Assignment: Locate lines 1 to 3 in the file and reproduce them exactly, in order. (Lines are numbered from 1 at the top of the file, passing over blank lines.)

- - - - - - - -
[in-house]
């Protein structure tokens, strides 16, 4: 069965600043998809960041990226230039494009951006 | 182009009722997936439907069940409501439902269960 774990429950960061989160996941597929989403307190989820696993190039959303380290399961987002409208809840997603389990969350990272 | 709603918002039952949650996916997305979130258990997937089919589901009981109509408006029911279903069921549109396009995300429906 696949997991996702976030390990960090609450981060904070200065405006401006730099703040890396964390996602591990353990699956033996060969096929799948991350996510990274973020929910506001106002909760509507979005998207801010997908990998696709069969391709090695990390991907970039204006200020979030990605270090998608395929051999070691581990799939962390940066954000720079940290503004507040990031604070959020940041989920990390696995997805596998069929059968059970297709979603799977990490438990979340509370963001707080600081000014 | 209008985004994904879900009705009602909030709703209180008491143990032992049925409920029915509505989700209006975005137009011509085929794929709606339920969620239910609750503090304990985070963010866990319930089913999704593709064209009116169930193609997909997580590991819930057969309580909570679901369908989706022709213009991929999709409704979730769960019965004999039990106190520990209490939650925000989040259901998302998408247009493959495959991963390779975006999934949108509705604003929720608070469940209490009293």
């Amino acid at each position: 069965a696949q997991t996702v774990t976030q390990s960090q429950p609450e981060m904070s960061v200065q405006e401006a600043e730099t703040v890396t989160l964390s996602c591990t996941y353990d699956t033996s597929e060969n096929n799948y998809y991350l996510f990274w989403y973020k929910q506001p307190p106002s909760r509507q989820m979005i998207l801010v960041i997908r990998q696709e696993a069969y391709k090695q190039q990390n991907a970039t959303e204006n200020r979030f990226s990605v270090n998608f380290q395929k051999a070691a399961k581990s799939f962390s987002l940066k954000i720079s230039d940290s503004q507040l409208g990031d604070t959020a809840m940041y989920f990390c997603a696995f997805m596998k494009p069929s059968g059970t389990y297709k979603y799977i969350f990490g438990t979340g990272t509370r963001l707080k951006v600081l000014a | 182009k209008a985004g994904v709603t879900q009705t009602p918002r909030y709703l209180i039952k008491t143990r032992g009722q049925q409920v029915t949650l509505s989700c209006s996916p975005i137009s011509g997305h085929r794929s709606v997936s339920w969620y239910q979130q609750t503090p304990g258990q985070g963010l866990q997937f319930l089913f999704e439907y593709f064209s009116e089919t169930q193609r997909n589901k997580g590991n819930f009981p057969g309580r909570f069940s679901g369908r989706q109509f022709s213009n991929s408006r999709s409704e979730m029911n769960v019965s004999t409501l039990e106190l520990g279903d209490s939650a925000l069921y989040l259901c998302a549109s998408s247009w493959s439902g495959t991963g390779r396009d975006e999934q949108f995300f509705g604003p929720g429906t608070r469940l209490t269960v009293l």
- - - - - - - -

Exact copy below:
[in-house]
């Protein structure tokens, strides 16, 4: 069965600043998809960041990226230039494009951006 | 182009009722997936439907069940409501439902269960 774990429950960061989160996941597929989403307190989820696993190039959303380290399961987002409208809840997603389990969350990272 | 709603918002039952949650996916997305979130258990997937089919589901009981109509408006029911279903069921549109396009995300429906 696949997991996702976030390990960090609450981060904070200065405006401006730099703040890396964390996602591990353990699956033996060969096929799948991350996510990274973020929910506001106002909760509507979005998207801010997908990998696709069969391709090695990390991907970039204006200020979030990605270090998608395929051999070691581990799939962390940066954000720079940290503004507040990031604070959020940041989920990390696995997805596998069929059968059970297709979603799977990490438990979340509370963001707080600081000014 | 209008985004994904879900009705009602909030709703209180008491143990032992049925409920029915509505989700209006975005137009011509085929794929709606339920969620239910609750503090304990985070963010866990319930089913999704593709064209009116169930193609997909997580590991819930057969309580909570679901369908989706022709213009991929999709409704979730769960019965004999039990106190520990209490939650925000989040259901998302998408247009493959495959991963390779975006999934949108509705604003929720608070469940209490009293």
């Amino acid at each position: 069965a696949q997991t996702v774990t976030q390990s960090q429950p609450e981060m904070s960061v200065q405006e401006a600043e730099t703040v890396t989160l964390s996602c591990t996941y353990d699956t033996s597929e060969n096929n799948y998809y991350l996510f990274w989403y973020k929910q506001p307190p106002s909760r509507q989820m979005i998207l801010v960041i997908r990998q696709e696993a069969y391709k090695q190039q990390n991907a970039t959303e204006n200020r979030f990226s990605v270090n998608f380290q395929k051999a070691a399961k581990s799939f962390s987002l940066k954000i720079s230039d940290s503004q507040l409208g990031d604070t959020a809840m940041y989920f990390c997603a696995f997805m596998k494009p069929s059968g059970t389990y297709k979603y799977i969350f990490g438990t979340g990272t509370r963001l707080k951006v600081l000014a | 182009k209008a985004g994904v709603t879900q009705t009602p918002r909030y709703l209180i039952k008491t143990r032992g009722q049925q409920v029915t949650l509505s989700c209006s996916p975005i137009s011509g997305h085929r794929s709606v997936s339920w969620y239910q979130q609750t503090p304990g258990q985070g963010l866990q997937f319930l089913f999704e439907y593709f064209s009116e089919t169930q193609r997909n589901k997580g590991n819930f009981p057969g309580r909570f069940s679901g369908r989706q109509f022709s213009n991929s408006r999709s409704e979730m029911n769960v019965s004999t409501l039990e106190l520990g279903d209490s939650a925000l069921y989040l259901c998302a549109s998408s247009w493959s439902g495959t991963g390779r396009d975006e999934q949108f995300f509705g604003p929720g429906t608070r469940l209490t269960v009293l």